One millionth tree planted on public land
The Gazette - Online

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Gov. Martin O'Malley (D) ceremoniously planted the 1 millionth tree on public land Wednesday at the Merkle Wildlife Preserve in Upper Marlboro.

O'Malley set the goal of 1 million trees in 2009 as part of his Marylanders Plant Trees initiative. He was joined by state officials including John Griffin, Department of Natural Resources secretary, Senate President Thomas V. "Mike" Miller Jr. (D-Dist. 27) of Chesapeake Beach and Gary Maynard, secretary for the Department of Public Safety and Correctional Services, whose inmates planted most of the trees as part of the department's Public Safety Works program.

O'Malley said the planting of trees helps to counteract state residents' carbon footprint and improve air and water quality.

"There are so many beautiful parts of the state, but so many of those areas need us," O'Malley said. "They're undergoing a tremendous amount of stress because of our enormous population. It's not done intentionally, but it is done exponentially."

David Gailey, the regional forester for southern Maryland for the Department of Natural Resource's Forest Service, said trees have been strategically planted to act as buffers against erosion and nutrient buildup in waterways.

"We then started planting them around farm fields that collect runoff, and then to provide habitat for wildlife and help erosion in general," he said.

Steven Koehn, the director and a forester for the forest service, said as rain water runs off into fields waterways, it collects nutrients like nitrogen, phosphorus and sediment and carries them to its destination. High nutrients in the Chesapeake Bay provides food for algae, which grow rapidly, but when they die, they suck much of the oxygen out of the water, degrading water quality.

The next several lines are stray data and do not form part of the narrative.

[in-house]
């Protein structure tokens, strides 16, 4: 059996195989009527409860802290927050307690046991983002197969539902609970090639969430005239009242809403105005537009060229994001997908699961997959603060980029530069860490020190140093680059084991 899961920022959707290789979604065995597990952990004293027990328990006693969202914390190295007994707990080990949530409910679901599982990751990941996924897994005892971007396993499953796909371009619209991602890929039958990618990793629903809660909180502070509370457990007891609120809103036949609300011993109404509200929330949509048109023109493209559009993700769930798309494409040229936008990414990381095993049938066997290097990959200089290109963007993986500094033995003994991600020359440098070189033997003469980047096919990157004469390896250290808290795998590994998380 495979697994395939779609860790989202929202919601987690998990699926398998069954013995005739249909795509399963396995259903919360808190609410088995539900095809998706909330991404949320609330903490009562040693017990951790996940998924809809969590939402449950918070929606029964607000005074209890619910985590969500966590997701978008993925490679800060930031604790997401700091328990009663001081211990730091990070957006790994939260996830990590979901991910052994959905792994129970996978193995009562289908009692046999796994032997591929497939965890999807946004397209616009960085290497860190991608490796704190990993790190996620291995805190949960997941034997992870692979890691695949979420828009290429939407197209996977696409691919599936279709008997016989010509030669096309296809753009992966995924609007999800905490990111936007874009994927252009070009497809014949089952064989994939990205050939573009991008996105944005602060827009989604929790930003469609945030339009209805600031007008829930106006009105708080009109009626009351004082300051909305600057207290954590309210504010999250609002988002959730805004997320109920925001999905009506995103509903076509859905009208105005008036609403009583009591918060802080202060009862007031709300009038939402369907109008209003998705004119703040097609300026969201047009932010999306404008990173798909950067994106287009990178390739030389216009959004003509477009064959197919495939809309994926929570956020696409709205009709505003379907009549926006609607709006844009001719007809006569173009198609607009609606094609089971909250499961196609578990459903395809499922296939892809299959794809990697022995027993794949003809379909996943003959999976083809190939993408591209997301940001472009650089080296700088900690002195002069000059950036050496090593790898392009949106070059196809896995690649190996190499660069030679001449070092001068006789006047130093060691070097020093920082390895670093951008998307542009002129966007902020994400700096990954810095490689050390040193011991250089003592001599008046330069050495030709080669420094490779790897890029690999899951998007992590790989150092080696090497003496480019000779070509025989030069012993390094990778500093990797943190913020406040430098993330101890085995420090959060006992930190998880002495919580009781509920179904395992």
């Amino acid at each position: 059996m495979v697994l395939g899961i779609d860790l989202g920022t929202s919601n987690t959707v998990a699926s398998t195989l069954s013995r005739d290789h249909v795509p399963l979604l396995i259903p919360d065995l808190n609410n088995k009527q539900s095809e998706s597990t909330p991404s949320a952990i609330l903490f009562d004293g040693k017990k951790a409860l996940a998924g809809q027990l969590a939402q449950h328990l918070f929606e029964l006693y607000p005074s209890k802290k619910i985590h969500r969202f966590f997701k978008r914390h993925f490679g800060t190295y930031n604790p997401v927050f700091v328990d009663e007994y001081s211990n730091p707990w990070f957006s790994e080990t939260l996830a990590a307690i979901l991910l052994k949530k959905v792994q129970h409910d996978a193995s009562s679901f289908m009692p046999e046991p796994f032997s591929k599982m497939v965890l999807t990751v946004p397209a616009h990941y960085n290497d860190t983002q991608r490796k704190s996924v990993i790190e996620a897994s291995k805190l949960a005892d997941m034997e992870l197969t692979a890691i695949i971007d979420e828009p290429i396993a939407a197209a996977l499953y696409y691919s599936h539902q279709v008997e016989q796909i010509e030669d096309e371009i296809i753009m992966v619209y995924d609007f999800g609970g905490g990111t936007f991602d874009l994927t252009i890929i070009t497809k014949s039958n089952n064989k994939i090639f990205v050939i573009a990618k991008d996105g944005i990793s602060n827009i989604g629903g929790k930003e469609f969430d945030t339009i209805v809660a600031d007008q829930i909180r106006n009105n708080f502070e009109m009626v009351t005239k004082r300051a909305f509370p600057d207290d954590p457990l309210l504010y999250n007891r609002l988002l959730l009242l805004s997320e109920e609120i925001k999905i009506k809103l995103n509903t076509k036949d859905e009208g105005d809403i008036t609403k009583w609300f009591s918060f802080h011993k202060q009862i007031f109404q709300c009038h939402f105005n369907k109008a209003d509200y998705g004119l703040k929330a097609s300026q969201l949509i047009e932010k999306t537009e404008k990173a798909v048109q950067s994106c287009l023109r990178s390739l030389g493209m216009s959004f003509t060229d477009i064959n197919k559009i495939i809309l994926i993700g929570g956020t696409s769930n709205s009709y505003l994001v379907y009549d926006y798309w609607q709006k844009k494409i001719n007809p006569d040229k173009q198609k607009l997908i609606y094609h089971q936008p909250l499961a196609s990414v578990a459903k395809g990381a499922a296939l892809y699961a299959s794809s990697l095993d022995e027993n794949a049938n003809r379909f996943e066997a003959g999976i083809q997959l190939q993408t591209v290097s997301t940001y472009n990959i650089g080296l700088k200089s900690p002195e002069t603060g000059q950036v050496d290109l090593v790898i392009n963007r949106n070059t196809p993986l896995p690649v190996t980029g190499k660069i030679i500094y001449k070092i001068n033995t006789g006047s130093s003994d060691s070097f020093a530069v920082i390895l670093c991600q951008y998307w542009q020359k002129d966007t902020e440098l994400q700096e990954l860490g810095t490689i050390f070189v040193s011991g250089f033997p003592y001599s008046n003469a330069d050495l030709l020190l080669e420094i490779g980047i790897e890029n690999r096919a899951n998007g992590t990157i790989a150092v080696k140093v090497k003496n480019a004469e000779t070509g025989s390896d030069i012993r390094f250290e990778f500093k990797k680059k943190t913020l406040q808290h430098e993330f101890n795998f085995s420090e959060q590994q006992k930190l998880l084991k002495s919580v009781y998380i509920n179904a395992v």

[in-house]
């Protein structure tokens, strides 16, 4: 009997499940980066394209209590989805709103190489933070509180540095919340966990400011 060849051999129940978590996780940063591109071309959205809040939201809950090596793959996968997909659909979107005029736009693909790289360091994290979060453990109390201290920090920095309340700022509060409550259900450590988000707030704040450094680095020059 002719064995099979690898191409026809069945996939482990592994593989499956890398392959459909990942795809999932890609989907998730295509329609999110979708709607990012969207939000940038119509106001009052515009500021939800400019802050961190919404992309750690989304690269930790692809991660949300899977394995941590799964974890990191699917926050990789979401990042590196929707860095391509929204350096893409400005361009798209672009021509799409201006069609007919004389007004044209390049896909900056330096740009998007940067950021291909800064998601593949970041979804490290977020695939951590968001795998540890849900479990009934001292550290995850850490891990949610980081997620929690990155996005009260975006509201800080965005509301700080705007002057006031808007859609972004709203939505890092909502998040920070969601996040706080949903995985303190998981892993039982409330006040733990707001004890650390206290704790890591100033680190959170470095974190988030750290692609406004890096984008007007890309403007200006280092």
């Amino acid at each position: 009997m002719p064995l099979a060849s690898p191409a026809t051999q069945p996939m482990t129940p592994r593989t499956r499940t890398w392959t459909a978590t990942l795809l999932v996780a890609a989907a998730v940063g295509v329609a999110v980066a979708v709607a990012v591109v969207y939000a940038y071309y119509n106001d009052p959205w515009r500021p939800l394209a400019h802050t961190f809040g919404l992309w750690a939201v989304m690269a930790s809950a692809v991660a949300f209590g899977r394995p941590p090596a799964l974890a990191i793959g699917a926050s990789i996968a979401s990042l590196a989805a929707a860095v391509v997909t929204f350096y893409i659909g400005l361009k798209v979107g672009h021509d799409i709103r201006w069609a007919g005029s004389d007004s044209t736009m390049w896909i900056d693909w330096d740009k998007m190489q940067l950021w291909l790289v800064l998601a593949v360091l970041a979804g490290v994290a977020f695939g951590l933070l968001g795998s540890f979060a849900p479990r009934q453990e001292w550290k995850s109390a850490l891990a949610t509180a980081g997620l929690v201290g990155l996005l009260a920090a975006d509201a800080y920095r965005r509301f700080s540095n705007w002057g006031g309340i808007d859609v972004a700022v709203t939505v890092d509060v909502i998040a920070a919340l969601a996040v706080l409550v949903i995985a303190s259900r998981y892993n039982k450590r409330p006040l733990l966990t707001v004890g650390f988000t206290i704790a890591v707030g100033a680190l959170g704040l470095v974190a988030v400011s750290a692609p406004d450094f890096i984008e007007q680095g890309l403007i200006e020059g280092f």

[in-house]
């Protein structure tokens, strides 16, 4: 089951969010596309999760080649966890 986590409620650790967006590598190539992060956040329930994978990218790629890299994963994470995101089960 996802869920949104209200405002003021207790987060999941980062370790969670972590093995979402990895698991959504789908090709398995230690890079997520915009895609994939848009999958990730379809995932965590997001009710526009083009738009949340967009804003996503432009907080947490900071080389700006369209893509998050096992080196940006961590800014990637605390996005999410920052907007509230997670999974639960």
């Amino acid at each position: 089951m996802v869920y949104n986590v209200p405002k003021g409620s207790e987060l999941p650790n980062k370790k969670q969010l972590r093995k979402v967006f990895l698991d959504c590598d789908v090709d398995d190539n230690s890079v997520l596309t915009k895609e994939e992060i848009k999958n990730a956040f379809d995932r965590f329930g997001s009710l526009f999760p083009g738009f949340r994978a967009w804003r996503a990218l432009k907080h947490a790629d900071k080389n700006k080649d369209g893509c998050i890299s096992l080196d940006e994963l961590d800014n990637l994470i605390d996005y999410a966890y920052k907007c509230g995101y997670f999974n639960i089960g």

"Trees take the nitrogen and phosphorus and use it," Koehn said. "So trees are the last line of defense for the waterways."

O'Malley said he saw the program as an example of how government agencies can work together to get things done, despite working with less funding.

"[In the tough fiscal climate], we have 1,000 excuses to say we shouldn't bother with conservation right now," he said. "And the hardest thing to do is to get multiple agencies to coordinate and work together to make progress."

The Maryland State Highway Administration provided a $800,000 grant to pay for the trees, while the Department of Natural Resources and the Department of Public Safety and Correctional Services provided time and manpower, said DNR spokesman Josh Davidsburg.

Maynard said his department's Public Safety Works program is good for the public at large, because not only are they improving the community through tree plantings and other projects, the inmates themselves learn valuable skills that will help them to be legitimately employed when they return to society.

"It teaches them soft skills," he said. "They don't just learn like how to plant a tree or the like, they learn how to show up on time, how to respect and take orders from their boss, and take care and maintain tools. And it pays something back for the crimes that they've committed."